Where to See Transformation in Medellín, Colombia

Cuisine Noir. Oct 2019.

In recent years, the city of Medellín has transformed into a vibrant and upscale city that visitors from all over the world have fallen in love with. Located in the Aburrá valley, surrounded by majestic mountain ranges, Medellín is the second largest city in Colombia and was named the Innovative City of the Year (by The Wall Street Journal in 2013), outranking New York and Tel Aviv. It’s year-round spring-like climate, modern art museums, bustling nightlife, and colorful cultural festivals, make it an ideal destination to visit in South America.

Kids and adults exercising in Medellín, Colombia
Pictured: Local Life in Medellín | Photo credit: Sucheta Rawal

Most hotels and restaurants are concentrated in the upscale El Poblado neighborhood of Medellín. Here you can easily walk to trendy cafes, bars, clubs, and some of the largest shopping malls in the city. Medellín is also known as the fashion capital and offers everything from designer brands to local handicrafts. But, to learn about the city’s makeover, take the metro cable that connects the cosmopolitan lower city to the slum areas located along the slopes of the mountains.

Connecting Communities

Medellín has the first (and only) metro system in Colombia, which has had a measurable social impact on the city. These impressive cable cars, now connect formerly difficult-to-reach favelas (shanty towns) with the metropolis. An entire “metro culture” program set up by the local authorities, offers educational opportunities and a leadership training school, as well as free libraries and afternoon music concerts at the stations, to many low-income families that live in these areas.

At Santo Domingo, you can find young men and women offering guided tours of their neighborhood known as Comuna 13. The area, which was once known as a hub for drug cartels, is now one of the biggest tourist attractions in Medellín. The residents are encouraged to display their social and emotional struggles through colorful murals outside their brick and cement walls, leading to an open-air museum of sorts. More than 25,000 visitors walk through the narrow hilly streets of Comuna 13 each week, watching rap artists and talented street artists. Local enterprises have popped up serving the tourists with trendy cafes, souvenir shops and snack bars.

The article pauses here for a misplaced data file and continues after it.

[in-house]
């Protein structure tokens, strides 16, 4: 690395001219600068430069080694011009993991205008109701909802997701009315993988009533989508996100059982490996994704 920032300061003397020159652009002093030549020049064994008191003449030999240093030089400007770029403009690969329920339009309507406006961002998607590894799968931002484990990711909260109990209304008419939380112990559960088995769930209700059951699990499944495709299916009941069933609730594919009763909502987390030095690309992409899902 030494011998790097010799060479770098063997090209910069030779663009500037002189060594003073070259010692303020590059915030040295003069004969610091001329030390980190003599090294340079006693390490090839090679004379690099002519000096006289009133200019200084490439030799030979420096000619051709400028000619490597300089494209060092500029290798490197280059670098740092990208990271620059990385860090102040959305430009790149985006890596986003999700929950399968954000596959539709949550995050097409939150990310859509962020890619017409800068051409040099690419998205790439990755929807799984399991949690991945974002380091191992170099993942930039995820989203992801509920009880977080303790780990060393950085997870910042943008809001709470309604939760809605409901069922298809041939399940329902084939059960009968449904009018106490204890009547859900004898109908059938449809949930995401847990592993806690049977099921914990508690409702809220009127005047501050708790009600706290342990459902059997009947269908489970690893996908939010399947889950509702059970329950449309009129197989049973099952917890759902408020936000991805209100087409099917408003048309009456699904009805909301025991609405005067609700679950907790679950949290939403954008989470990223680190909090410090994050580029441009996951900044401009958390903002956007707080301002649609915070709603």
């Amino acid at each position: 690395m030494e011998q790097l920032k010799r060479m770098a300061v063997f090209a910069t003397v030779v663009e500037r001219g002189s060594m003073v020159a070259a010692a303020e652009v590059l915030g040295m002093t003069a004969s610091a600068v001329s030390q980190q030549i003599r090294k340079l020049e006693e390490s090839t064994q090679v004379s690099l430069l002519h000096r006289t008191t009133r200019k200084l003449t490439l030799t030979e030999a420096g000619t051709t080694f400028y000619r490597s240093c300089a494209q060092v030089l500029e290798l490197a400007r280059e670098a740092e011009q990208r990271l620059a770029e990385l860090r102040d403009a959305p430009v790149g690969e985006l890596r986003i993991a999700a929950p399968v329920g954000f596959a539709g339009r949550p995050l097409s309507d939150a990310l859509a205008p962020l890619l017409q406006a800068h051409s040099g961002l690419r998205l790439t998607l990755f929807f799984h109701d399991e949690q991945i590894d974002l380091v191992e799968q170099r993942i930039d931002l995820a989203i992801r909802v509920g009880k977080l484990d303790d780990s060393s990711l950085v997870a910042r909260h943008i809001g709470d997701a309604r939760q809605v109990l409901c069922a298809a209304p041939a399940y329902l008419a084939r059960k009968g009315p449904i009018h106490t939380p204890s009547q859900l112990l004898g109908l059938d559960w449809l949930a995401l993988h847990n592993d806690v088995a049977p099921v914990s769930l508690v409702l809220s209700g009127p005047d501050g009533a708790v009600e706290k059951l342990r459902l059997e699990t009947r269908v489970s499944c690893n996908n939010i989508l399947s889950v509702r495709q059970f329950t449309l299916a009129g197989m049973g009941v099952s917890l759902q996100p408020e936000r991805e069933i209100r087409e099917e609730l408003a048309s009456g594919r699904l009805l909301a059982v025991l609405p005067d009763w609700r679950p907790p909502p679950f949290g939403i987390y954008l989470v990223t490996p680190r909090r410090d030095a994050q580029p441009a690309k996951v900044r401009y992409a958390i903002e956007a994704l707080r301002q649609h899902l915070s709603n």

Mural and Business in Comuna 13
Pictured: Mural and Business in Comuna 13 | Photo credit: Sucheta Rawal

Further up, riding the cable car offers spectacular views of the valleys and forests, ending at Arví Park, an ecological nature preserve and pre-Hispanic archeological site. Residents from surrounding villages sell their products at Mercado Arví, an outdoor market located next to the gondola station. Here you can taste fresh homemade buñuelos, arepas, empanadas, tamales, honey, fruits, and mortiño (blueberry) wine, as well as shop for handicrafts. Walking trails located inside the park take you through natural forests covered with wildflowers, orchids, and butterflies. From here, you can make your way to some of the flower farms located in the township of Santa Elena. Many of these peasant families have set up restaurants and museums next to their farms. Here you can enjoy a traditional Colombian farm-style lunch of grilled meat, rice and beans, with a spectacular view of flower orchards.

Flower Farm in Santa Elena in Colombia
Pictured: Flower Farm in Santa Elena | Photo credit: Sucheta Rawal
A Celebration With Flowers

One of the most important events in Medellín is the Feria de las Flores (The Flower Festival), which represents the end of slavery. Slaves once carried wealthy men and women on their backs up the steep mountains of Antioquia when there were no other means of transport. Once slavery was abolished, these wooden disks or saddles were repurposed to carry flowers and vegetables to sell in the markets. Many of the descendants of the saddle carriers, known as silleteros, mark the tradition by carrying flower arrangements on wooden planks through the city during the flower parade.

he Parade of the Silleteros  in Medellin, Colombia
Pictured: The Parade of the Silleteros | Photo credit: Sucheta Rawal

The “Cultura Silletera” (flower-growing culture) has been named an Intangible Cultural Heritage of the Nation. The festival also pays tribute to the flower industry, a thriving business in Colombia. The country is the second largest exporter of flowers, after The Netherlands.

More than 400 events take place during a 10-day period in August, including a pageant, class car parade, a horse parade, a flower parade, an orchid exhibition, street fairs and musical concerts. Attending the Flower Festival is one of the best ways to get an authentic taste of the paisa culture.

~ As seen on Cuisine Noir. All rights reserved.

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